Articles

 

Boletín de la Sociedad Geológica Mexicana

Volumen 67, núm. 2, 2015, p. 357-366

Short Note

Geochronology of Mexican mineral deposits. III: the Taxco epithermal deposits, Guerrero

José L. Farfán-Panamá1,2, Antoni Camprubí3,*, Eduardo González-Partida4, Alexander Iriondo4, Enrique Gonzalez-Torres3,5

 

1 Unidad Académica de Ciencias de la Tierra, Universidad Autónoma de Guerrero, Ex-Hacienda de San Juan Bautista, 40323 Taxco el Viejo, Gro., México.
2Programa de Posgrado en Ciencias de la Tierra, Universidad Nacional Autónoma de México, Boulevard Juriquilla 3001, 76230 Querétaro, Qro., México.
3 Instituto de Geología, Universidad Nacional Autónoma de México, Ciudad Universitaria, 04510, D.F., Mexico.
4Centro de Geociencias, Universidad Nacional Autónoma de México, Boulevard Juriquilla 3001, 76230 Querétaro, Qro., Mexico.
5Facultad de Ingeniería, Universidad Nacional Autónoma de México. Ciudad Universitaria, 04510, D.F., Mexico.

* This email address is being protected from spambots. You need JavaScript enabled to view it.

 

Abstract

New 40Ar/39Ar (34.96 ± 0.19 Ma) and U-Pb ages (35.44 ± 0.24 and 34.95 ± 0.37 Ma) obtained in this study for the Calavera group of dikes, which predate intermediate sulfidation epithermal mineralization in the Taxco mining district, constrain the formation of such deposits to less than 34.96 Ma (latest Eocene). These deposits might arguably have formed at ~ 33 Ma, thus coinciding in age with the La Azul fluorite deposits, within the same district. Although this age is significantly younger than previously existing estimations, the deposits at Taxco consistently cluster into a Late Eocene to Oligocene metallogenic event. Such event was closely associated with the volcanism in the northern part of the Sierra Madre del Sur, specifically to the most prominent flare-up of subduction-derived volcanism before it ceased in the region and refashioned into the Trans-Mexican Volcanic Belt.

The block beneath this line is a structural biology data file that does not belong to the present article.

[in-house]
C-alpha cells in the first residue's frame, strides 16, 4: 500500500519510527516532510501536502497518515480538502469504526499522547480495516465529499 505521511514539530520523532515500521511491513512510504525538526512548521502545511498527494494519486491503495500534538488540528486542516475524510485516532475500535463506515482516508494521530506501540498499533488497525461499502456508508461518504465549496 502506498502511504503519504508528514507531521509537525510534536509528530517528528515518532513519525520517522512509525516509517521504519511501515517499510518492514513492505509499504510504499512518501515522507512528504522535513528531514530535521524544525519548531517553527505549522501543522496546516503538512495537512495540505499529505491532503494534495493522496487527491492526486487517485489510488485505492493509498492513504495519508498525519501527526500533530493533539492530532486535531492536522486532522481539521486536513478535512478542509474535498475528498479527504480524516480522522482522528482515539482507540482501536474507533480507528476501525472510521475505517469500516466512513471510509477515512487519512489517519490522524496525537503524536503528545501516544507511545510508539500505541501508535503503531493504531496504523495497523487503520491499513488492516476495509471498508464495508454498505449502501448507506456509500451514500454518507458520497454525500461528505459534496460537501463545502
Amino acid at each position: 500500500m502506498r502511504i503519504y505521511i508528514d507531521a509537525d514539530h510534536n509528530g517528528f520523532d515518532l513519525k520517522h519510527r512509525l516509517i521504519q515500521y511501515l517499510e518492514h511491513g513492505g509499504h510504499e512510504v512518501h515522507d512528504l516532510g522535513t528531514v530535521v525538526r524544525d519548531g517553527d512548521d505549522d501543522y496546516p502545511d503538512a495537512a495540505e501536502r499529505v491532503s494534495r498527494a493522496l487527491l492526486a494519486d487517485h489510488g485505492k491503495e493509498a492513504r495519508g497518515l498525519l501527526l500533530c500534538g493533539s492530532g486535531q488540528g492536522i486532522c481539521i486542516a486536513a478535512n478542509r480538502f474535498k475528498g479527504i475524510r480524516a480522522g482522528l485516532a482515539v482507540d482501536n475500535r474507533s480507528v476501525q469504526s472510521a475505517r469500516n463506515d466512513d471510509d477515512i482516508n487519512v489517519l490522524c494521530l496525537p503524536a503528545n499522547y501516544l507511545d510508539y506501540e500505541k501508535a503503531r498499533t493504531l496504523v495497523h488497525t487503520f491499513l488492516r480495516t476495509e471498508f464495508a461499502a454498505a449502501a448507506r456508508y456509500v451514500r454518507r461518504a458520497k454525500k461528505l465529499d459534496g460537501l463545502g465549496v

Keywords: Taxco, Mexico, epithermal deposits, intermediate sulfidation, 40Ar/39Ar ages, U-Pb ages, zircon.

 

Resumen

Las nuevas edades 40Ar/39Ar (34.96 ± 0.19 Ma) y U-Pb (35.44 ± 0.24 y 34.95 ± 0.37 Ma) obtenidas en este estudio para el conjunto de diques Calavera, cuyo emplazamiento precedió al de las mineralizaciones epitermales de sulfuración intermedia del distrito minero de Taxco, constriñen la formación de dichos depósitos a menos de 34.96 Ma (Eoceno tardío). Estos depósitos pudieran haberse formado razonablemente a ~ 33 Ma, coincidiendo en edad con los depósitos de fluorita de La Azul, en el mismo distrito. Aunque esta edad es significativamente menor que las estimaciones preexistentes, los depósitos de Taxco pertenecen de forma consistente al episodio metalogenético del Eoceno tardío al Oligoceno. Dicho episodio estuvo ligado cercanamente al emplazamiento del volcanismo de la porción norte de la Sierra Madre del Sur y, específicamente, al evento de mayor envergadura del volcanismo de subducción previo al cese del volcanismo en esta región y a su reconfiguración en la Faja Volcánica Mexicana.

Palabras clave: Taxco, México, depósitos epitermales, sulfuración intermedia, edades 40Ar/39Ar, edades U-Pb, circón.

 

1. Introduction